Suburb in the City: Chestnut Hill, Philadelphia, 1850-1990

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In Suburb in the City, David Contosta tells the story of how Chestnut Hill, Pennsylvania, once a small milling and farming town, evolved to become both a suburban enclave for wealthy Philadelphians and a part of the city itself. In 1854, the railroad connected Philadelphia and Chestnut Hill and the village was annexed by the city. Attuned to the romantic currents of the age, the wealthy men and women who moved to Chestnut Hill believed that the village's semi-rural surroundings might uplift them physically, ...
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Trade Good Good-Softcover. Light soiling and shelfwear to covers. Spine and part of covers sunned. Textblock has some soiling. Some pages have underlining in pencil. Otherwise, ... pages clean and tight in binding. Pictures available upon request. A locally owned, independent book shop since 1984. Read more Show Less

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1996 Trade paperback Good. Trade paperback (US). Glued binding. 351 p. Urban Life and Urban Landscape (Hardcover).

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Overview

In Suburb in the City, David Contosta tells the story of how Chestnut Hill, Pennsylvania, once a small milling and farming town, evolved to become both a suburban enclave for wealthy Philadelphians and a part of the city itself. In 1854, the railroad connected Philadelphia and Chestnut Hill and the village was annexed by the city. Attuned to the romantic currents of the age, the wealthy men and women who moved to Chestnut Hill believed that the village's semi-rural surroundings might uplift them physically, spiritually, emotionally, and morally. At the same time, they wanted to continue to enjoy the best that the city had to offer while escaping from its more unpleasant aspects: dirt, crime, disease, and other shortcomings. They thus cultivated a dual identity with both suburb and city. Ironically, this led to a sense of division as prosperous suburbanites held themselves aloof from the resident shopkeepers and domestic servants who provided so many of their creature comforts. Being a suburb in the city also meant that Chestnut Hill could not control its political destiny, as communities outside the municipal limits could. In response, residents developed a number of civic organizations that became a sort of quasi government. Contosta's study of Chestnut Hill thus illuminates the divided and often ambivalent feelings that Americans hold about their great cities. He includes anecdotes gleaned from dozens of interviews with men and women of many backgrounds - lawyers, nuns, debutantes, grocers, craftsmen, and former servants - who tell of their lives in Chestnut Hill. More than one hundred photographs, many never before published, further enliven this analysis of suburban America.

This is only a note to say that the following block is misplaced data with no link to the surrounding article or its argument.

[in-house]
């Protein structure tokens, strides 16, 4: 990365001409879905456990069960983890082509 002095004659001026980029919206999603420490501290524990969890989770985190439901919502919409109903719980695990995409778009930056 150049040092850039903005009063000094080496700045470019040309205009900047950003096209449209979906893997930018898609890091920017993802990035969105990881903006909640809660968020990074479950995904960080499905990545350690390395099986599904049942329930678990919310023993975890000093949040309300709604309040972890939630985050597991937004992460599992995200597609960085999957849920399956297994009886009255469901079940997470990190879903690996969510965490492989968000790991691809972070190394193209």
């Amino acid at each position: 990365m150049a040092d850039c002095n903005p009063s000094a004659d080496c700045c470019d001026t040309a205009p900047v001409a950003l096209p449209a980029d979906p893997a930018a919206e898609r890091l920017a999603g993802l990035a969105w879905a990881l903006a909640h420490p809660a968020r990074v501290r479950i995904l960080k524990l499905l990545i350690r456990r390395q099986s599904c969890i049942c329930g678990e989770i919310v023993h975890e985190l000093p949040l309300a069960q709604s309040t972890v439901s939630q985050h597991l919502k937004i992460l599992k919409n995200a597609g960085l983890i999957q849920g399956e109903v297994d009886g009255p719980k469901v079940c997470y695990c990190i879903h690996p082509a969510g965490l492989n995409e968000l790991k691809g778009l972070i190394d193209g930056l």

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Product Details

  • ISBN-13: 9780814205815
  • Publisher: Ohio State University Press
  • Publication date: 1/28/1996
  • Series: Urban Life and Urban Landscape Series
  • Edition description: 1
  • Pages: 351
  • Product dimensions: 6.09 (w) x 9.02 (h) x 0.82 (d)

Table of Contents

List of Illustrations
List of Maps
Acknowledgments
Introduction 1
1 Before Suburbia: The Gateway Village 9
2 North Chestnut Hill: The Romantic Suburb 36
3 Wissahickon Heights / St. Martin's: The Planned Suburb 78
4 Social Contours: The Divided Community 118
5 Different Worlds: Chestnut Hill Lives 138
6 Community Improvement: The Progressive Suburb 160
7 Community Organization: Postwar Chestnut Hill 197
8 Community Reorganization: Suburban Quasi Government 231
9 Conflicting Identities: City, Suburb, and Region 264
Appendix 295
List of Abbreviations 303
Notes 305
Bibliographic Essay 335
Index 345
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